The ear of Van Gogh, the right hand of Dali, and the eyes of Condo —Modern painters, house painters and the ancients—What is a well painted picture? Van Gogh was mad, and unconditionally, generously and gratuitously cut off his left ear with the blade of a razor. I am not mad either, yet I would be perfectly capable of allowing my left hand to be cut off, but this under the most interesting circumstances imaginable: on condition, namely, that I might for ten minutes be able to observe Salvador Dali seated before his easel as he was painting. I should even be capable of much more than that, for I should likewise be prepared to let my right ear, and even both ears, be removed provided I might learn the exact formula of the mixture which composes the “precious juice” in which this same Salvador, unique among the unique (and whom I do not call divine because he is the most human of all painter), dips his exquisitely rare brush; which, I have no doubt, was in his time as common, daily and usual as in turn must have been the “precious juice,” the current coin of the ingredients of the studios within lost times but which has become in our dull and scatological days of egotistical artistic decadence impossible to conjure.

Authentically communicating thoughts of the time like no other mediums could; this liquid gem could not hope to be ransomed for all of the gold in the world for the simple reason that the formula of the “media’’ with which painters of previous times cast their immortal works into existence does not exist any longer. There does not exist a single person on the globe who knows today what was the composition of that mysterious juice, the “medium” in which these masters dipped their brushes to paint. Not a living soul can unearth the mixture of linseed oil, turpentine , and pigment that each carefully crafted their palettes with. No one knows —not even I! The fact that there exists no precise recipe of that period which might guide us, and that no chemical or physical analysis can explain to us today the “majestic imponderables” of the “pictorial matter” of the old masters, has often caused our contemporaries to assume and to believe that the ancients possessed secrets which they jealously and fanatically guarded. I am inclined to believe rather the contrary, namely that such recipes must in their time have been precisely so little secret, so incorporated in the everydayness of the routine life of all painters, so much a part of an uninterrupted tradition of every minute of experience, that such secrets must have been transmitted almost wholly orally, without anyone’s even taking the trouble to note them down or, if so, only by means of that elegiac charcoal pencil with which the masters traced so many unknown, effaced and often angelic ephemerides.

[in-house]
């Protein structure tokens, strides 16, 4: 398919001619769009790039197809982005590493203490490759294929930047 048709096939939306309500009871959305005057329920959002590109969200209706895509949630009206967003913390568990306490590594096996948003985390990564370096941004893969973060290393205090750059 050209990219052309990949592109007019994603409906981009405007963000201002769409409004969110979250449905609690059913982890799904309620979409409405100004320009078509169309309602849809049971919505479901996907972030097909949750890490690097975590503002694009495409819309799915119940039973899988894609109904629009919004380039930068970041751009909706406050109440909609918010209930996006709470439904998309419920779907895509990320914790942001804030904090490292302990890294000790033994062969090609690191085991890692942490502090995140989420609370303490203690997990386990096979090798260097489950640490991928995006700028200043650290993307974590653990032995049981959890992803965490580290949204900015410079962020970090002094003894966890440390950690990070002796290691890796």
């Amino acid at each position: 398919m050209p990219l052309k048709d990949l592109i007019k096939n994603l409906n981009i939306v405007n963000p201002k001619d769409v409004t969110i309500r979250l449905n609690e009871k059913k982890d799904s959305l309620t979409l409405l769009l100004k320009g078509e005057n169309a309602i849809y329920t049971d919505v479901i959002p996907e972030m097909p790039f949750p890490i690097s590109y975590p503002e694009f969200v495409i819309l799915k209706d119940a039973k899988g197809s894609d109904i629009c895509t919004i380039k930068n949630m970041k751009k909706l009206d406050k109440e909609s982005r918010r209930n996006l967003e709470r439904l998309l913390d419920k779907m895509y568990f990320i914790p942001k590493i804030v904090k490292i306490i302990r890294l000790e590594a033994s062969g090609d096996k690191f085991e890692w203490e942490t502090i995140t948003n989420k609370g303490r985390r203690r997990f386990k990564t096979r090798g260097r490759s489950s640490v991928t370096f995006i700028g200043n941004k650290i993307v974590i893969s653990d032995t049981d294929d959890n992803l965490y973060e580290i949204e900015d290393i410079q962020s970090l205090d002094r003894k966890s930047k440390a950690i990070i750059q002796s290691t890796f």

Any attempt at reconjuring the metaphysical structures that gave way to these bespoke methods of production will require virtually going back to the time they were crafted, and reassembling them piece by piece by dissecting the rationale to choose such enlightened means of creation. Before attempting such a harrowing feat it should be noted that if one places on one side of the scales of balance of pictorial justice a single drop of the medium with which Salvidor of Spain paint, one should not hesitate a second in throwing on the other scale of this same balance the left ear of Van Gogh, the eyes of George Condo, and an impressive quantity besides of viscera of all sorts, even the most intimate, snatched somewhat at random from the most disorganized anatomies of our modern painters. And if all this freshly cut raw flesh does not —as I strongly suspect —suffice to “make up the weight,” one should not then hesitate to add for good measure the two ponderous hands of the touching Henri Matisse. Since this book is to be a book of justice in retrospect, it will inevitably be cruel to the painting of those times, and if we owe an infinite respect to the dramatic obscenities of assemblage we communicate, we also owe nothing less than measured appraisal of the faults and splendors reaped from the ingredients of past thought.